• Natalie Mears, Durham University: Tapestries and Paintings of the Spanish Armada: Culture and Horticulture in Elizabethan and Jacobean England
• Charlotte Bolland, National Portrait Gallery: The Armada Portrait of Elizabeth I

17.00  Keynote Lecture
• Simon Thurley, Institute of Historical Research: Defining Tudor Greenwich: Landscape, Religion, and Industry

18.00  Wine reception in the Queen’s House

F R I D A Y ,  2 1  A P R I L  2 0 1 7

• Catriona Murray, University of Edinburgh: Raising Royal Bodies: Stuart Authority and the Monumental Image
• Hannah Woodward, University of Glasgow: An Embroidered Truth? The Painted Brocades in Sixteenth-Century Portraits of Marie Of Guise
• Jessica Malay, University of Huddersfield: Building the Palaces of the North: Anne Clifford’s Antiquarian Impulse

11.00  Coffee and tea

• Maureen Meikle, Leeds Trinity University: Queen Anna and Her Architects: A Tale of Two Queen’s Houses
• Jane Spooner, Historic Royal Palaces: Framing Rubens: The Architectural Polychromy of the Banqueting House Ceiling in Context
• Anya Matthews, Old Royal Naval College: Queens, Patronesses and Goddesses: Royal Women and the Painted Hall at Greenwich, 1707–26

13.00  Lunch and tours of the site. Scaffold tours of the ceiling at the Painted Hall are available during the conference.

• Wendy Hitchmough, Historic Royal Palaces: Anna of Denmark, Inigo Jones, and the Performance of Monarchy
• Gilly Lehmann: Henry VIII’s Great Feast at Greenwich in May 1527

15.30  Refreshments

• Janet Dickinson, University of Oxford: The Tudors and the Tiltyard: Constructing Royal Authority at Greenwich
• Sara Ayres, National Portrait Gallery: Paul van Somer’s Portrait of Anne of Denmark in Hunting Costume (1617)

• 17.30  Keynote Lecture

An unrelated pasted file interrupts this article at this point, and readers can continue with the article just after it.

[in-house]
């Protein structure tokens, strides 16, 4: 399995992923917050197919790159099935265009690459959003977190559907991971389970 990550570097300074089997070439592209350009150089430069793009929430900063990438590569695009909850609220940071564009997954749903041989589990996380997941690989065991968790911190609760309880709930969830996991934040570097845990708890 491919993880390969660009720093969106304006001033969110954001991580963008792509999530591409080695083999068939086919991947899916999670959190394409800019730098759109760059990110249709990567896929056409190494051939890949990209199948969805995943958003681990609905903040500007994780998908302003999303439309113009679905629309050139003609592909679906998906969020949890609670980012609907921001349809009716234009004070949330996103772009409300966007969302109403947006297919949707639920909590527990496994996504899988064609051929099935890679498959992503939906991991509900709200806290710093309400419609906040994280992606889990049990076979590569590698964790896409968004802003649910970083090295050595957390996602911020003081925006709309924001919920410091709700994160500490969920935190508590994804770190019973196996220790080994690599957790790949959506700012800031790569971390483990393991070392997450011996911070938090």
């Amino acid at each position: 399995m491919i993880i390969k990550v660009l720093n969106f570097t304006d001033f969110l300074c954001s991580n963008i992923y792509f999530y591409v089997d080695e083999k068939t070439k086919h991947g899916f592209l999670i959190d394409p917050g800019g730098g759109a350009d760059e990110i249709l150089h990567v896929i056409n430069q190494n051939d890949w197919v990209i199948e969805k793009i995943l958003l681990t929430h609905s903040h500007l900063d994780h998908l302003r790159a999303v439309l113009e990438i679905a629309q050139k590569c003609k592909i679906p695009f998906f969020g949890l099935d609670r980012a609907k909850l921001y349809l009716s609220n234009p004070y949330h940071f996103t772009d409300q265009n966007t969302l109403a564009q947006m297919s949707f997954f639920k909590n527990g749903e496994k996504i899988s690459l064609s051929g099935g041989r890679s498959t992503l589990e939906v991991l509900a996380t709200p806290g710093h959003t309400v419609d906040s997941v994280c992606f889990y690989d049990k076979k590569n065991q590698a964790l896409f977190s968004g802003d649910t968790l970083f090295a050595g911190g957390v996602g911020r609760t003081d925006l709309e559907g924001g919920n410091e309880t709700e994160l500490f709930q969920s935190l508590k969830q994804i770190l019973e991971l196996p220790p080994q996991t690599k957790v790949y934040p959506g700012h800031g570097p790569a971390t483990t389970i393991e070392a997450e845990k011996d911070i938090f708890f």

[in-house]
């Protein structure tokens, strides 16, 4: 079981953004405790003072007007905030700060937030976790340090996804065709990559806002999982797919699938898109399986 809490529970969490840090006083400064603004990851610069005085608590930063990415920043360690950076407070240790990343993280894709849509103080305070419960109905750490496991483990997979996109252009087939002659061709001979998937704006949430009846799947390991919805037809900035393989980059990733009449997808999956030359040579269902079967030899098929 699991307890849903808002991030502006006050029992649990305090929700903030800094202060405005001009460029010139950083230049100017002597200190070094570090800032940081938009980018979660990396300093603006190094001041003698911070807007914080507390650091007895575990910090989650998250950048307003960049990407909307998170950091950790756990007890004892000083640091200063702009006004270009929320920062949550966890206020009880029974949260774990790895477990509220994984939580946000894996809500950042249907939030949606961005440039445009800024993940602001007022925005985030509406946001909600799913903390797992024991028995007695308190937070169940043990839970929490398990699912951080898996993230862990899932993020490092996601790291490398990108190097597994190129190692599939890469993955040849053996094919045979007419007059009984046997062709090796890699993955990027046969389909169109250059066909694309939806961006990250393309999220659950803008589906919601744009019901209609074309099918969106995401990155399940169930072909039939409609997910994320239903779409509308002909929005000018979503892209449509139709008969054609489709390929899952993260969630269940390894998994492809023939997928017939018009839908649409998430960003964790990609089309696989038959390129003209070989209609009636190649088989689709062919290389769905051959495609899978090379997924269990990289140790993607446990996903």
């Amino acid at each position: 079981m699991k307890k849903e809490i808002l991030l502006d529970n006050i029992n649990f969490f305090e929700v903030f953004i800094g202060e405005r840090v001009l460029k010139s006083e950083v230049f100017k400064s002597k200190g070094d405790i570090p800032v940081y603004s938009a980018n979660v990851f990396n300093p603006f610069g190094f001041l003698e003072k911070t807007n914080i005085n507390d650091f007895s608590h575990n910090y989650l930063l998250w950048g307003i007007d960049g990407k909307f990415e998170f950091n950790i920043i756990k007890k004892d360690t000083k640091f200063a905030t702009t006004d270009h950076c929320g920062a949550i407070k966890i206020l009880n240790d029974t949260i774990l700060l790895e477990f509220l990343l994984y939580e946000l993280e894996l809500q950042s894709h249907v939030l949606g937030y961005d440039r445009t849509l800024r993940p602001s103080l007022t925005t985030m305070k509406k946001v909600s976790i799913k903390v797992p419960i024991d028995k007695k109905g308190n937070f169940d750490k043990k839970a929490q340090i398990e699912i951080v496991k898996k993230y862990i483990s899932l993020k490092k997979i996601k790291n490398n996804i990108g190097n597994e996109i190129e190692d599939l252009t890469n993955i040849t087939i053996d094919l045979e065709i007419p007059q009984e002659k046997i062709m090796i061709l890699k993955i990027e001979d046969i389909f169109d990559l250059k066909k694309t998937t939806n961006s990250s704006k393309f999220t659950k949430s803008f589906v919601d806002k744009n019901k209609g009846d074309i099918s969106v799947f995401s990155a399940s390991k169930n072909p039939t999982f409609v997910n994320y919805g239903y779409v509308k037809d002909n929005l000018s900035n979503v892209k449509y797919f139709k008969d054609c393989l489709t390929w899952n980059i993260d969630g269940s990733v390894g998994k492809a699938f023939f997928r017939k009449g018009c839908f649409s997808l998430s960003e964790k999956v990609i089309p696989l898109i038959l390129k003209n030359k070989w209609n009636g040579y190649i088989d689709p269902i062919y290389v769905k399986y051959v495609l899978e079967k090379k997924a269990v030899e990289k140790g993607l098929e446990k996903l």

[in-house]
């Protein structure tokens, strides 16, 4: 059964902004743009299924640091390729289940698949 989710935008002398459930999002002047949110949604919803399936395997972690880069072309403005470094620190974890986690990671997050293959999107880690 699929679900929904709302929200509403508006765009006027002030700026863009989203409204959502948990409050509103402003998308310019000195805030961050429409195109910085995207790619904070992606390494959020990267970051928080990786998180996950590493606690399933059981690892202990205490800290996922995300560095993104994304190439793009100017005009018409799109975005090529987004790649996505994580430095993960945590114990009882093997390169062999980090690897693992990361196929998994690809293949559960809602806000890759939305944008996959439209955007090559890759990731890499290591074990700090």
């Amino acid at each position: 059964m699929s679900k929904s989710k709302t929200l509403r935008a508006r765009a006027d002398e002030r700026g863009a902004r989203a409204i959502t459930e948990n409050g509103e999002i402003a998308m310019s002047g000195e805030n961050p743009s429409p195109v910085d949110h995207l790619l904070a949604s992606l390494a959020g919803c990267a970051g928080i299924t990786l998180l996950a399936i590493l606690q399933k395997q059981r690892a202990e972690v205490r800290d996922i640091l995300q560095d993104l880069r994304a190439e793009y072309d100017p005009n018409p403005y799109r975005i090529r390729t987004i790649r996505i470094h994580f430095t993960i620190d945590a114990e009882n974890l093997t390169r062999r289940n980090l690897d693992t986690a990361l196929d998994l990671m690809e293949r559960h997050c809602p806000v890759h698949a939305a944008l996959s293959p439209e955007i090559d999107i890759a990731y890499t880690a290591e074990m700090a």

Susan Foister, National Gallery: Holbein and Greenwich

S A T U R D A Y ,  2 2  A P R I L  2 0 1 7

• Birgitte Dedenroth-Schou: The Danish / German Influence on Anne of Denmark’s Cultural Interests
• Fabian Persson, Linnaeus University: Protestant Prize? Princess Elizabeth, Marriage Negotiations, and Dynastic Networking
• Ineke Huysman, Huygens Institute: Epistolary Power: Anglo-Dutch Affairs in the Correspondence of the Dutch and Frisian Stadtholders’ Wives, 1605–1725

11.00  Coffee and tea

• Laura-Maria Popoviciu, Government Art Collection: ‘Great Britain’s New Solomon’? A Portrait of William III by Jan van Orley
• David Taylor, National Trust: ‘Her Majesty’s Painter’: Jacob Huysmans and Catherine of Braganza

12.30  Lunch

• Michele Frederick, University of Delaware: ‘Crossing the Sea’: Gerrit van Honthorst and Portraiture at the Stuart Courts
• Julie Farguson, University of Oxford: ‘Glorious Successes at Sea’: The Artistic Patronage of Prince George of Denmark as Lord High Admiral, 1702–08
• J. D. Davies: Greenwich, the Sovereignty of the Seas, and Naval Ideology in the Restoration

15.00  Coffee and tea

• José Eloy Hortal Muñoz, Universidad Rey Juan Carlos, Madrid: The Shape of the Courtly Space at the European Royal Sites of the Seventeenth Century: Merging Court, Household, and Territory
• Jacqueline Riding, Birkbeck College, University of London: A Stuart Court at the Palace of Holyroodhouse in 1745
• Barbara Arciszewska, University of Warsaw: Claiming Grunnewitsch: Architecture of Inigo Jones and Dynastic Identity of the Hanoverians, ca. 1700